By Beti Baiye and Oluwatoyosi Aibinuomo (lead authors)

Anyone watching 23-year-old Okenyi Collins as he goes about his business at the Heart Disease Prevention and Training Center (HDPTC) Nsukka might have mistaken him for a caregiver to one of the elderly patients waiting to see the cardiologist . So it was interesting when he said he was at the Center to see the doctor and had been doing so for over four months.

Collins is a final year college student. Forced into a sedentary lifestyle by the recent strike by the Academic Staff Union of Universities (ASUU), he spent his days eating, sleeping and surfing the internet. Then he developed severe pain in his chest area. “I’ve been to about four different hospitals. They did lots of tests and kept telling me I was fine, but I kept having pain,” he said. He decided to see HDPTC when one of the doctors suggested he see a cardiologist. “The cardiologist told me that due to the months of inactivity coupled with the food I ate; I have excess fat in my blood and it’s blocking my arteries.”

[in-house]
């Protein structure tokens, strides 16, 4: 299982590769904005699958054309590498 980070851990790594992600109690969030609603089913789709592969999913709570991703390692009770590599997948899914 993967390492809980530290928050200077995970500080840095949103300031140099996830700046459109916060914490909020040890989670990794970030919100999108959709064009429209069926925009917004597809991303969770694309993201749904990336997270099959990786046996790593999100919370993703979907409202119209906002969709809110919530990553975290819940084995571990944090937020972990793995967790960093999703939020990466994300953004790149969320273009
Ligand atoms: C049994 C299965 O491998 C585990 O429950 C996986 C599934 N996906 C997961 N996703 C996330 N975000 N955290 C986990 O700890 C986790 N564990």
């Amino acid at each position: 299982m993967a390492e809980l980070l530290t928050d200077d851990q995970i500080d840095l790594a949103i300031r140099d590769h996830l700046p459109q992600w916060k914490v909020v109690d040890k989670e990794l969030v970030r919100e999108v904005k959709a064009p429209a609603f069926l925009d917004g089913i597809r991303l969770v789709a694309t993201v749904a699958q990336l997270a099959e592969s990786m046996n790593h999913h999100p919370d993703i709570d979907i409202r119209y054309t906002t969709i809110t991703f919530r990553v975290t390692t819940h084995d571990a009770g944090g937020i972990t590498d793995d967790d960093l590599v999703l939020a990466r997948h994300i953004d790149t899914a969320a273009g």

Clogged arteries can have serious, sometimes fatal consequences. Collins was thankful he went to the doctor when he did,”I have been receiving treatment here for 3 months now. So far, even though I’m not 100%, I feel better. The doctor had already told me that heart disease does not go away. Because there was a buildup before I started to feel the symptoms, the healing will also be gradual”.

A disastrous situation